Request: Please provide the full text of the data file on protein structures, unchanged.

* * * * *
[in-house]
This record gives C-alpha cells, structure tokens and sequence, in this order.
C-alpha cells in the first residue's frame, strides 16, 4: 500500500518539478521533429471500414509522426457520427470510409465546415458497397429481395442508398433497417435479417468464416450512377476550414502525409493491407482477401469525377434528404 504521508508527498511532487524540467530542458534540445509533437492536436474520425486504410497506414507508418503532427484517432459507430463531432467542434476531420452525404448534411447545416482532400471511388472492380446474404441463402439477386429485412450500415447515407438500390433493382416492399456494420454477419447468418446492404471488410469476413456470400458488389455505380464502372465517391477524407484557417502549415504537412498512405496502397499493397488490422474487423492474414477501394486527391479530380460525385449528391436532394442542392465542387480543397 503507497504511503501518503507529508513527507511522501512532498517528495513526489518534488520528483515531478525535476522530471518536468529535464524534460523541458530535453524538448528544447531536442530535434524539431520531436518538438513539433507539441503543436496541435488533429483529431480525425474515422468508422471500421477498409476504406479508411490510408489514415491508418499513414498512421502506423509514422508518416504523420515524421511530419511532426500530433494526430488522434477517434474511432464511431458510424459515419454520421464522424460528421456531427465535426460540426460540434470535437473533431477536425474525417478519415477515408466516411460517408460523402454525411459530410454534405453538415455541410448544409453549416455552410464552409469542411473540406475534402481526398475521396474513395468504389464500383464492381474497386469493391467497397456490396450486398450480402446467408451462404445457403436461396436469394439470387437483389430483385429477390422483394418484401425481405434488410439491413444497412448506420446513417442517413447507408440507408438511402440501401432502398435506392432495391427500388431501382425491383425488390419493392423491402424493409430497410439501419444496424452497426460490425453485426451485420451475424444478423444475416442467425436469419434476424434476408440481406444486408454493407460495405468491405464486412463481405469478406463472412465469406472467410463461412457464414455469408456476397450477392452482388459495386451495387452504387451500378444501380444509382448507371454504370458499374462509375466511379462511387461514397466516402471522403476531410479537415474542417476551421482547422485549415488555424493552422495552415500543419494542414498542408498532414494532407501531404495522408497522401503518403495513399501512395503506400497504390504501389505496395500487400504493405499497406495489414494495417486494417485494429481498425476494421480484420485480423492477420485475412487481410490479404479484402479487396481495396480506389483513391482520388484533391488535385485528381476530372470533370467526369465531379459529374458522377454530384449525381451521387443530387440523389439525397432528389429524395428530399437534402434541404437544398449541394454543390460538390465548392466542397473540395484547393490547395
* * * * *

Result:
[in-house]
This record gives C-alpha cells, structure tokens and sequence, in this order.
C-alpha cells in the first residue's frame, strides 16, 4: 500500500518539478521533429471500414509522426457520427470510409465546415458497397429481395442508398433497417435479417468464416450512377476550414502525409493491407482477401469525377434528404 504521508508527498511532487524540467530542458534540445509533437492536436474520425486504410497506414507508418503532427484517432459507430463531432467542434476531420452525404448534411447545416482532400471511388472492380446474404441463402439477386429485412450500415447515407438500390433493382416492399456494420454477419447468418446492404471488410469476413456470400458488389455505380464502372465517391477524407484557417502549415504537412498512405496502397499493397488490422474487423492474414477501394486527391479530380460525385449528391436532394442542392465542387480543397 503507497504511503501518503507529508513527507511522501512532498517528495513526489518534488520528483515531478525535476522530471518536468529535464524534460523541458530535453524538448528544447531536442530535434524539431520531436518538438513539433507539441503543436496541435488533429483529431480525425474515422468508422471500421477498409476504406479508411490510408489514415491508418499513414498512421502506423509514422508518416504523420515524421511530419511532426500530433494526430488522434477517434474511432464511431458510424459515419454520421464522424460528421456531427465535426460540426460540434470535437473533431477536425474525417478519415477515408466516411460517408460523402454525411459530410454534405453538415455541410448544409453549416455552410464552409469542411473540406475534402481526398475521396474513395468504389464500383464492381474497386469493391467497397456490396450486398450480402446467408451462404445457403436461396436469394439470387437483389430483385429477390422483394418484401425481405434488410439491413444497412448506420446513417442517413447507408440507408438511402440501401432502398435506392432495391427500388431501382425491383425488390419493392423491402424493409430497410439501419444496424452497426460490425453485426451485420451475424444478423444475416442467425436469419434476424434476408440481406444486408454493407460495405468491405464486412463481405469478406463472412465469406472467410463461412457464414455469408456476397450477392452482388459495386451495387452504387451500378444501380444509382448507371454504370458499374462509375466511379462511387461514397466516402471522403476531410479537415474542417476551421482547422485549415488555424493552422495552415500543419494542414498542408498532414494532407501531404495522408497522401503518403495513399501512395503506400497504390504501389505496395500487400504493405499497406495489414494495417486494417485494429481498425476494421480484420485480423492477420485475412487481410490479404479484402479487396481495396480506389483513391482520388484533391488535385485528381476530372470533370467526369465531379459529374458522377454530384449525381451521387443530387440523389439525397432528389429524395428530399437534402434541404437544398449541394454543390460538390465548392466542397473540395484547393490547395